It's hell revisiting things that school has rubbed smooth. You know, books you had to read, plays you had to act in, essays you had to write. Not only do they seem, when you think about them, about as edgy as tapioca, they inevitably bring to mind the gray-skinned, watery-eyed, crunchy-haired teachers who harangued you about them, the five-page papers you had to write about them, the paperback books you wanted to crumble to pieces that held them. It's hard to believe that before they were anesthetized by the school district, these books were -- often -- art. They were shots across the bow of society by men and women who cared, about life. Muriel Spark's The Prime of Miss Jean Brodie is a prime case. Forget the movie. Forget the tests and the quizzes.
This is a tragedy about the passage of time and a comedy about the fact that people are helpless in the face of their delusions. But even more than the story, the way it's told is so bracing, so daring, so exhilarating, that it's worth revisiting just for the sheer charge of it. It's a short book, and every single word is charged. Sentences repeat back on themselves, images build up, ideas are dangled like baubles, they glint and then, just as abruptly, they are withdrawn. The kaleidoscopic telling of the tale, lurching backward and forward in time like a divine roller coaster, shows an author in superb control. Just as you're getting to know one of Brodie's girls, the narrator will shoot you forty years ahead and hint at the girl's untimely, but strangely apropos, demise. Then the storytelling leaps back to the middle ground, then to the beginning, around and around. You, the reader, are entranced. Everything resonates. These are real, flesh-and-blood people, but they are acting according to a gigantic plan, a plan they can't see but that they are victim of. Free will? When you look at time through this kind of prism, what is free will? Everything in the book seems tragically -- and comically -- ordained. Otherwise, why would the world have fallen into not one, but two futile wars? -- two imbecilic, defining actions that set up Brodie's rise, and her fall. The real magic here is how a story about a handful of Scottish girls in an obscure private school during the period between WWI and WWII could shed so much light on how we live today, now, in bloggo-Enronia. So forget the dusty, musty memories -- or steal your teen's copy -- but taste what written art is truly capable of. Reread it.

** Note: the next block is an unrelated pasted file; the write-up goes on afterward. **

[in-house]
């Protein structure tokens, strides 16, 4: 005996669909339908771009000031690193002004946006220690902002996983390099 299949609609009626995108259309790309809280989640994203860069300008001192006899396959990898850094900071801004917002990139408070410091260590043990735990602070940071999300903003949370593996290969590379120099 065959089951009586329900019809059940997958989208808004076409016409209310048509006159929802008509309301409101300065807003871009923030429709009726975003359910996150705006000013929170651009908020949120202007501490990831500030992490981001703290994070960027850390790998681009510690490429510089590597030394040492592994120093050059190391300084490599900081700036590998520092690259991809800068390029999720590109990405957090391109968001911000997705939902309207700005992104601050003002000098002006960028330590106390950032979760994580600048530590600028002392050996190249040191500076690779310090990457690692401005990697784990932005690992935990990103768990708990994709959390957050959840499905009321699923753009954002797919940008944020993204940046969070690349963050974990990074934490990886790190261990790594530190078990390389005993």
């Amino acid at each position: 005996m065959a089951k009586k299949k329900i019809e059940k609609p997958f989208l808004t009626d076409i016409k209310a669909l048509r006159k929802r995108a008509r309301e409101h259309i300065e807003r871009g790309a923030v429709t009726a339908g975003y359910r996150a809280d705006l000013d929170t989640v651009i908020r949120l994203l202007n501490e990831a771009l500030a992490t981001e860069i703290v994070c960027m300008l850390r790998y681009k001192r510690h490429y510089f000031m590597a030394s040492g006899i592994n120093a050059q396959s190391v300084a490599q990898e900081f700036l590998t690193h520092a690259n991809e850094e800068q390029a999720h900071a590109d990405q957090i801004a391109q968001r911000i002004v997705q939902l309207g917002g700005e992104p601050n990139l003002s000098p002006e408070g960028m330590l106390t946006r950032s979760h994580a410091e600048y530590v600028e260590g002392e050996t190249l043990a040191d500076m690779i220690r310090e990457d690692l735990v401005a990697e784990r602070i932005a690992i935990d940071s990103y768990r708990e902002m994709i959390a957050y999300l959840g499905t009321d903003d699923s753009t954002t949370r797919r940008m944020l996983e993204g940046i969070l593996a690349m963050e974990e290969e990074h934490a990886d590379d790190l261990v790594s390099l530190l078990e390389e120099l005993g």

Oh, as a coda, since dipping into this, I've sampled some of Sparks's other writing -- novellas and short stories. They more than stand up. She is still with us, still writing away, with fury and comedy. And that, in my estimation, is the ultimate victory.
'Til next time...
Mr. Krimstein is a writer, professor, cartoonist, father, and grump who lives in Chicago. So there.